University of Massachusetts Amherst

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MIE Seminar Series: "PySPH: the story of a modern numerical framework"


Friday, October 26, 2018 - 12:00pm


Professor Prabhu Ramachandran, IIT Bombay, Mumbai


Gunness Student Center, Marcus Hall


PySPH ( is a Python-based, open-source framework for performing particle-based simulations built by our research group at the Department of Aerospace Engineering, IIT Bombay. While the focus is currently on the Smoothed Particle Hydrodynamics (SPH) method, the framework could be used for other particle-based methods as well.

A major challenge with modern computational research is the lack of reproducibility. The goal of PySPH is to make it easy to perform SPH simulations without sacrificing performance. We believe that this makes it easier to reproduce numerical results.

PySPH is different from other frameworks in that one can implement a complete SPH simulation in pure Python. This high-level Python code is automatically converted to high-performance code that can make use of multiple CPU cores, or be seamlessly executed on multiple computers using MPI. Recently, we have added support for seamless execution on a GPU as well.

There are several challenges while building such a framework and in this talk I will first provide a broad outline of the general challenges with computational science today and introduce the SPH method. I will then discuss how PySPH evolved over the years to become a general purpose tool. I will also show several examples of tools we built as a result of this effort. For example, an interface to the Zoltan library that makes it easy to perform distributed computing, transpilation tools to generate high performance code from high-level Python, and a handy automation package to reproduce entire computational papers with a single command. All of our tools are open source, and strive to employ good software engineering practices.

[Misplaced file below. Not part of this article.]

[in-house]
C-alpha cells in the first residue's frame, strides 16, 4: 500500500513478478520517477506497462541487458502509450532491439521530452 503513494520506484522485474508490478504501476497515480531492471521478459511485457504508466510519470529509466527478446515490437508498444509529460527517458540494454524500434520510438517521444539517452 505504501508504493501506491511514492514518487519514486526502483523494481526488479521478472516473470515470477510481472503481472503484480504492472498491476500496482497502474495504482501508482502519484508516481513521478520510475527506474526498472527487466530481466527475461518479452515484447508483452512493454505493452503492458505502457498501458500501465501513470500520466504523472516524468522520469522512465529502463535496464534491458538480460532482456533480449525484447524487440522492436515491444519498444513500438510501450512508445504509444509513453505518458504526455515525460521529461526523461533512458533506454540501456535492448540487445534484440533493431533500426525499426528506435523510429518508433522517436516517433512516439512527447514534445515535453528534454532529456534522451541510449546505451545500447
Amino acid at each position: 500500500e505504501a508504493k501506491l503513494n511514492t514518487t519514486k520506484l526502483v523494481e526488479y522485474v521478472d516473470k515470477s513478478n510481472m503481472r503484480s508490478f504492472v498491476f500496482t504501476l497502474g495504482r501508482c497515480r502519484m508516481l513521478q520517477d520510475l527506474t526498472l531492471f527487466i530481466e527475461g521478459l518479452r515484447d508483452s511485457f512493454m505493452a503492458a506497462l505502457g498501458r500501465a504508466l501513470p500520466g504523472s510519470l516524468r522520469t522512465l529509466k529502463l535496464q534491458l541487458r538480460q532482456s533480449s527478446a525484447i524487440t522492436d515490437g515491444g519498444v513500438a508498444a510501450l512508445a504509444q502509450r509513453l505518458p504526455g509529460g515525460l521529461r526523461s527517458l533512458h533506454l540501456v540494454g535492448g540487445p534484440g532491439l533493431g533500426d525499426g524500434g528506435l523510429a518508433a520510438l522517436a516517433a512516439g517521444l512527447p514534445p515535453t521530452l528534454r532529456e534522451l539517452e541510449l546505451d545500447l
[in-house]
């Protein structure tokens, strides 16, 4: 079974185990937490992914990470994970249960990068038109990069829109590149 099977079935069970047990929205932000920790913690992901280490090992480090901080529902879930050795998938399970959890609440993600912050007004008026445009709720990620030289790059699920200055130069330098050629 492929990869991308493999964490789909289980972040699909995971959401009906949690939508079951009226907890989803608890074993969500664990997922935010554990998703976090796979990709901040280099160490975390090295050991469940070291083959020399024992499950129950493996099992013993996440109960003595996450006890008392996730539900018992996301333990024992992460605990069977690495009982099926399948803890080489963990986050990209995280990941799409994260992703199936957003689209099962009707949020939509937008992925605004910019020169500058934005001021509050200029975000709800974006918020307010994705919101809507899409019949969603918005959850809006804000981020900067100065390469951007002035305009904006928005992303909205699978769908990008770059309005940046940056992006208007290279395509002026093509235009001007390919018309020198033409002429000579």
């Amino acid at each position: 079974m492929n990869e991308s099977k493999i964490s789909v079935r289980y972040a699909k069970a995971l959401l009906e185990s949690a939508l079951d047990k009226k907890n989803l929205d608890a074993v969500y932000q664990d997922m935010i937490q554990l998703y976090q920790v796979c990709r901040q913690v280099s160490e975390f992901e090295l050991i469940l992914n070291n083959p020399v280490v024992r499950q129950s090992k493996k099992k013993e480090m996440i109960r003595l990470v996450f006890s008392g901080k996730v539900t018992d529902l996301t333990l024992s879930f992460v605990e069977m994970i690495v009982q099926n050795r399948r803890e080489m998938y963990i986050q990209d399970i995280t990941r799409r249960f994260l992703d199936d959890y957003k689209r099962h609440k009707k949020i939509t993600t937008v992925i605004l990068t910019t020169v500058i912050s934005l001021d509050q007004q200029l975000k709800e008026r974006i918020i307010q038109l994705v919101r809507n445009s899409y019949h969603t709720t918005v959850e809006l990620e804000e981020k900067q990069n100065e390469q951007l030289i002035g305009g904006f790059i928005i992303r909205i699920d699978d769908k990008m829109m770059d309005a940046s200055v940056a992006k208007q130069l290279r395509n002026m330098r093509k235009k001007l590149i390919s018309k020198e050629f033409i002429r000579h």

Prabhu Ramachandran is a faculty member at the department of Aerospace engineering, IIT Bombay. He primarily works on particle methods for fluid flow simulation and applied scientific computing.

Along with his students, he has been building an open source framework for particle simulations called PySPH ( He is the creator, and lead developer of the Mayavi Python package for 3D visualization ( He has been actively involved with the
FOSS and Python communities for the past two decades. He is a PI of the FOSSEE project ( For more information see